Jennifer Ehrlich is an editor with MPR News.
Today marks nine years since my husband and I were married on Nicollet Island. Tom is Belgian and I am American. We've lived together in both places. To make that happen we've had to satisfy the nosy needs of two governments that wanted to know much more than our marital status before they issued visas: They required proof of love.
We have a closet packed with fat accordion folders that contain the paper trail of documents we presented to immigration officials as evidence of our love.
There are the basic forms in triplicate, the marriage license, the birth certificates, the passport stamps, the school transcripts — all sealed by bureaucrats in obscure offices, attesting to their authenticity. There are even chest x-rays. Every piece of paper represents a wait in a long line.
The section translated into Dutch and English contains letters written by our parents, cousins, old college buddies — all attesting to the real nature of our love.
Deeper into the file there is the endearing, and painfully embarrassing, email we exchanged before I decided to move and join him in Belgium, six months after we met. It's the kind of personal correspondence that you would not usually show to anyone else. Ours is notarized.
If you look more deeply you will find some bizarre documents that predate our marriage. They supported my application for a Belgian green card through that country's civil union laws, which are based on an antiquated concept called "concubinage."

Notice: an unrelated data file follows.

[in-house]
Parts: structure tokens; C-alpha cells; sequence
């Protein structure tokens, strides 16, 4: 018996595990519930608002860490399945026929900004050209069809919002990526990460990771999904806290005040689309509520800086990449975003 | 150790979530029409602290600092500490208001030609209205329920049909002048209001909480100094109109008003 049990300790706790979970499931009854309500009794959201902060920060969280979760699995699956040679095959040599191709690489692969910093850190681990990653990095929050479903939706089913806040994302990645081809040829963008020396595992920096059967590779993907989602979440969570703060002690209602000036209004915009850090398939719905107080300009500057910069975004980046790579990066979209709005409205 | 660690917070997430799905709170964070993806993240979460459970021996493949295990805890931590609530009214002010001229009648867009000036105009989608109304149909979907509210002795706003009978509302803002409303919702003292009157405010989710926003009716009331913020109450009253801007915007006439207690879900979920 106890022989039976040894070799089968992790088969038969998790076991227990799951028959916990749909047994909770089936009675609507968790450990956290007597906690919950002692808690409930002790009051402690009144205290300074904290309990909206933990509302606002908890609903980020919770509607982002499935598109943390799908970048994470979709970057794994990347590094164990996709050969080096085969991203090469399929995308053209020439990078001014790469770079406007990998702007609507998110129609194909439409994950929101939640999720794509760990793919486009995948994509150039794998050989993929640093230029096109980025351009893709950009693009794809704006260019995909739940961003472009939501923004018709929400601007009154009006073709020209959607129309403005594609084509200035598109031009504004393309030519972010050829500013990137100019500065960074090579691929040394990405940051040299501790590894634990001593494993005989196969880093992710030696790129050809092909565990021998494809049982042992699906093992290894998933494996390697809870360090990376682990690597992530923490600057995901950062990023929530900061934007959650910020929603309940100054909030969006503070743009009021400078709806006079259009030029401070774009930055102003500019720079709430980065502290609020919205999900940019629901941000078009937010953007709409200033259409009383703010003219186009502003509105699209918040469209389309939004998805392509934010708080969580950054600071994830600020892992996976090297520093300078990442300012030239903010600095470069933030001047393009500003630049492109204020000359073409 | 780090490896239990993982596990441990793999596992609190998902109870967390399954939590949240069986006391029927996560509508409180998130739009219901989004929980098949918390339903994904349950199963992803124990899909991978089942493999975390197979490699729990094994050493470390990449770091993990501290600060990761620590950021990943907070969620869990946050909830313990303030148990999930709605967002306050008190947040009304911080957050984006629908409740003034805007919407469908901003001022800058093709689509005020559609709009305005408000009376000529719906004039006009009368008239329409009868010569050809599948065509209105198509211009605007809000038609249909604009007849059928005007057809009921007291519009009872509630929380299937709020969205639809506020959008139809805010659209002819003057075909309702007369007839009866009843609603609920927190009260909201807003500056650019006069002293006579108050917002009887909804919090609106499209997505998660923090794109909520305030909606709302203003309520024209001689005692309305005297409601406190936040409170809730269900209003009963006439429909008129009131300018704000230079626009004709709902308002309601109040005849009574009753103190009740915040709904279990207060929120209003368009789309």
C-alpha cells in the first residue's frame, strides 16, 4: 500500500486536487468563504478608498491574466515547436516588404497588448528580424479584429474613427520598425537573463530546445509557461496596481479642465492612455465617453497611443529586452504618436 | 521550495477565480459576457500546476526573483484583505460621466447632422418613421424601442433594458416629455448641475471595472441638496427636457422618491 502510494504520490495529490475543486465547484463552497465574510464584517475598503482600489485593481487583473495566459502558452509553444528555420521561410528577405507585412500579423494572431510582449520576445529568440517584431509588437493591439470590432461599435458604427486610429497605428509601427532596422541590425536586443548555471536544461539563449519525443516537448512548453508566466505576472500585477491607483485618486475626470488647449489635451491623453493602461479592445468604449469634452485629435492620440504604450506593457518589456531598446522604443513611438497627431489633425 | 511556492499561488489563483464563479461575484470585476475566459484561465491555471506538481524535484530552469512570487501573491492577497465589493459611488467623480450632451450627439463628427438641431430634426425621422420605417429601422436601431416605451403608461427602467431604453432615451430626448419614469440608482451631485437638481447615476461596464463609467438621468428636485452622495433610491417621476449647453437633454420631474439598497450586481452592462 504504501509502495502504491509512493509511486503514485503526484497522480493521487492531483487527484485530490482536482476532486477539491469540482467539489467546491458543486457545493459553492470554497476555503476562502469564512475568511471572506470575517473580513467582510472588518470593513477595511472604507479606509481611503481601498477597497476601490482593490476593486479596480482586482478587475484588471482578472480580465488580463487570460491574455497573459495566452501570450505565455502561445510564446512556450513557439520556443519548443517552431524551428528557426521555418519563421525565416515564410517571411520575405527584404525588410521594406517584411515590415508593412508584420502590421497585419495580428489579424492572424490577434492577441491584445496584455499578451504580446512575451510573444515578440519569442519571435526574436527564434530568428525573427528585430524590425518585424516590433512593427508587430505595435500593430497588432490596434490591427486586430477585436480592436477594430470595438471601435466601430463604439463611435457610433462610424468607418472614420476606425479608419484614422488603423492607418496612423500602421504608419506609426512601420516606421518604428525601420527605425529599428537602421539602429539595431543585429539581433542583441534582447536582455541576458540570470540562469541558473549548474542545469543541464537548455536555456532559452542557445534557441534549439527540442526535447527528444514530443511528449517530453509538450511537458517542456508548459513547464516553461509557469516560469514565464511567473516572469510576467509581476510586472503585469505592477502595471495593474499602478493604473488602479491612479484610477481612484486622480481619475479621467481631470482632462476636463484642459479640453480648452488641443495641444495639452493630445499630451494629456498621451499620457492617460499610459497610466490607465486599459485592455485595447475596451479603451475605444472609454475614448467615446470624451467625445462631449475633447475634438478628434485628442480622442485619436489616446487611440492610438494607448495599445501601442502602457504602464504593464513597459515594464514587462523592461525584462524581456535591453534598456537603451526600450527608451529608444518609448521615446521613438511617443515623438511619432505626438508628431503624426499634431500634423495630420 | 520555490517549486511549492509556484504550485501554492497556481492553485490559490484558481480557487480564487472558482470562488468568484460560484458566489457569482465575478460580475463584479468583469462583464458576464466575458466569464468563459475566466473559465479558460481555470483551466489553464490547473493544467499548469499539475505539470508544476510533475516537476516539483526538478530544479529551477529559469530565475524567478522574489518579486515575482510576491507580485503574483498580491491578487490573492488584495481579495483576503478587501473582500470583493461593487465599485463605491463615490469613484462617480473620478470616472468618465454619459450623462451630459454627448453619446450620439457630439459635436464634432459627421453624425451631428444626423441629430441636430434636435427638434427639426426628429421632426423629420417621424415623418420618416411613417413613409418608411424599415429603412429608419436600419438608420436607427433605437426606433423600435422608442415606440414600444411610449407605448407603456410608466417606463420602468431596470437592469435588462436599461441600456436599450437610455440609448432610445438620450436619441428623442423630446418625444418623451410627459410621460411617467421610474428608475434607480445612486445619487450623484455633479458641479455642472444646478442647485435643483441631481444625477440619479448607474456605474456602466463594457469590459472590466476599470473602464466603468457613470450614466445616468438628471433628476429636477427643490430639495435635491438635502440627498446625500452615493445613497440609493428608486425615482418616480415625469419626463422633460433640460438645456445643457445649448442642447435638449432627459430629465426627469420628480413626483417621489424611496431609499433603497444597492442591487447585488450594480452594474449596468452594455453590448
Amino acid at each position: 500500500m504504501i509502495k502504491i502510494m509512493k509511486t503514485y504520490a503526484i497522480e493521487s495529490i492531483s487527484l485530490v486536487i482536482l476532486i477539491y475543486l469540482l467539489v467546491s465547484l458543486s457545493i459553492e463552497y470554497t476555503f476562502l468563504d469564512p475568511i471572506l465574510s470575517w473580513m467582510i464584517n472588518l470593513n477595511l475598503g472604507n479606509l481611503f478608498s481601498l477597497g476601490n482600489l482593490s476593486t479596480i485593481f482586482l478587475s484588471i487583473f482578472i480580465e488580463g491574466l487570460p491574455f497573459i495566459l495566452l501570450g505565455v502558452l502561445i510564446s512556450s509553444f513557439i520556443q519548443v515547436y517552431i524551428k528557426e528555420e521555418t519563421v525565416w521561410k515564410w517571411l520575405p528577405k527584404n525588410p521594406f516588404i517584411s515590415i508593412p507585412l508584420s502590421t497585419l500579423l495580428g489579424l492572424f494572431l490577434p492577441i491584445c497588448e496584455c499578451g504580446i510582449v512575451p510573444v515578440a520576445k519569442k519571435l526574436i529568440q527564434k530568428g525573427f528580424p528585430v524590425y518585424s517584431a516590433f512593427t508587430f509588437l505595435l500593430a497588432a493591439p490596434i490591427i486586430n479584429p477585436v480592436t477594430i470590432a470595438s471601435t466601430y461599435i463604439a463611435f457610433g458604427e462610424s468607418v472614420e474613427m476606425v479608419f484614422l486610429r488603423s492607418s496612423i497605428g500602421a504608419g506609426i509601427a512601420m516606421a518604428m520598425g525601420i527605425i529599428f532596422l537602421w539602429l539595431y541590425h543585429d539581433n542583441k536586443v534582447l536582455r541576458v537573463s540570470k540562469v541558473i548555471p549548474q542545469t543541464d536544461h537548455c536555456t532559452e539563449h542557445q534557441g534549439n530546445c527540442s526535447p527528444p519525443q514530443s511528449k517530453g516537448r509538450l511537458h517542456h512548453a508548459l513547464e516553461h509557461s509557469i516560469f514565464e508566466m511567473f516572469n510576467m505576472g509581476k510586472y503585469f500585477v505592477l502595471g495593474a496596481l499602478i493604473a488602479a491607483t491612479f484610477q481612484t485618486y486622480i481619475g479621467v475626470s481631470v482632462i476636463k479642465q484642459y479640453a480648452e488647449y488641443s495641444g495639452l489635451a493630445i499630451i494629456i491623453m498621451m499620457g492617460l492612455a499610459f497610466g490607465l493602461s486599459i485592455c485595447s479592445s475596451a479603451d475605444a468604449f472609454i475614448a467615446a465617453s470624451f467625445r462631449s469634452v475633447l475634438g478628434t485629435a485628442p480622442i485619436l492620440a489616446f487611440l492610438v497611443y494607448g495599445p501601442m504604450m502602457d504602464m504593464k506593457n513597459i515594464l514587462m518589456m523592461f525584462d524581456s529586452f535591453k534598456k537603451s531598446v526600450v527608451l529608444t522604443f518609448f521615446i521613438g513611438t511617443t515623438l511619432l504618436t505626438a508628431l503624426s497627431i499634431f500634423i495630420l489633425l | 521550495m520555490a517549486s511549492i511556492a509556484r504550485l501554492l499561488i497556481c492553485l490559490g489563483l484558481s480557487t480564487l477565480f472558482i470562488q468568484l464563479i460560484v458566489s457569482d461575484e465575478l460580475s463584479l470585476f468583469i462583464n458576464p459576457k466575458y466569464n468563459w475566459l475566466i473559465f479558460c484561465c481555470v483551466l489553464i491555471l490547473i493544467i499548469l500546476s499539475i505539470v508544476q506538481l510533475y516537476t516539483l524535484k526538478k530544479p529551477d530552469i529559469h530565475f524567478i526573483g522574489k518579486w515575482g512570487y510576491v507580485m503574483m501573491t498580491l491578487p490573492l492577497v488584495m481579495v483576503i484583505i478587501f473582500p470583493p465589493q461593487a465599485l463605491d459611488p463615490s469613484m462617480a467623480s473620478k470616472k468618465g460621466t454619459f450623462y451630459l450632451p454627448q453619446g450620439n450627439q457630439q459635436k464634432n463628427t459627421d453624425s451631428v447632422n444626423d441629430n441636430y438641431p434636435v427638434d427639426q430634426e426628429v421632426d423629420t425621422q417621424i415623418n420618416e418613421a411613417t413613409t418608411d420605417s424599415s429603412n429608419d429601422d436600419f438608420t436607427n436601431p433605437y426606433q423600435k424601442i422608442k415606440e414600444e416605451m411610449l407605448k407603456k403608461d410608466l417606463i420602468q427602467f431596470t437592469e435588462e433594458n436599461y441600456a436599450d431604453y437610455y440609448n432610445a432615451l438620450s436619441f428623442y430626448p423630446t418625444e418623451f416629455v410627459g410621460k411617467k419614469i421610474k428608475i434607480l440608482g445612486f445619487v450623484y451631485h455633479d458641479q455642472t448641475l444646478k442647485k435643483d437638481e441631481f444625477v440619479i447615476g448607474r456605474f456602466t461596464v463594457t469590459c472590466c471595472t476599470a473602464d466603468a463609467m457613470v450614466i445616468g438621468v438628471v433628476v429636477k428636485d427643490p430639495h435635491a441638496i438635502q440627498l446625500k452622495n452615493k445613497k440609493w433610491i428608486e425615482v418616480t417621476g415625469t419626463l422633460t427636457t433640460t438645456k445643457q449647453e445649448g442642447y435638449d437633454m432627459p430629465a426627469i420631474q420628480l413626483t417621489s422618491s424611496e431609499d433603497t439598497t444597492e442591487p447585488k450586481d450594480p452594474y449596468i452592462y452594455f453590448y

Yes, you read correctly. To gain a residency permit I had to apply to become his legal concubine, with all the economic obligations of marriage but none of the ceremony or status.
I didn't receive a residency visa until my second try, after I was deported. We had hired a lousy lawyer who assumed the paperwork for Americans in Belgium was identical to that for Polish immigrants. I soon found myself in Chicago, reapplying to become an immigrant concubine.
Shortly after my residency was approved, we made up our minds to get married anyway. So Tom's immigration situation was a lot less complicated when we moved to the United States, a few years later.
I have yet to find any divorce statistics for couples of mixed nationalities, but my theory is that our marriage stands a better chance than most. It's a lot of trouble to go through to split up over anything less than a worst-case scenario.
And waiting in a lot of lines together and signing things gives a prospective bride and groom plenty of time to get to know each other's irritating habits and to see each other's reaction to stress. It's just a theory.
But with couples of mixed nationality the stakes are permanently raised. I worked with a half-Italian girl in Belgium who told the sad story of how she grew up separated from her brother. Her father kidnapped her brother during a messy custody battle after her parents broke up. Her story sticks with us as a cautionary tale.
The upside of all these complications is that after all these years we've never had time to fall into a rut. We've always been too busy figuring out how to both find work, or learn languages, and make peace with the reality that one of us has to live far away from family and country.
We've grown up together and emerged with two sons, two cars and a St. Paul house about a mile away from where I grew up. The boys will be able to choose where to live, as they're entitled to citizenship in both countries.
But further exotic paperwork is always waiting around the bend. Belgium requires that children take the name of their fathers. We gave our sons a hyphenated combination of both of our last names. To get the Belgian government to acknowledge their actual names, we need to ask special permission of the king.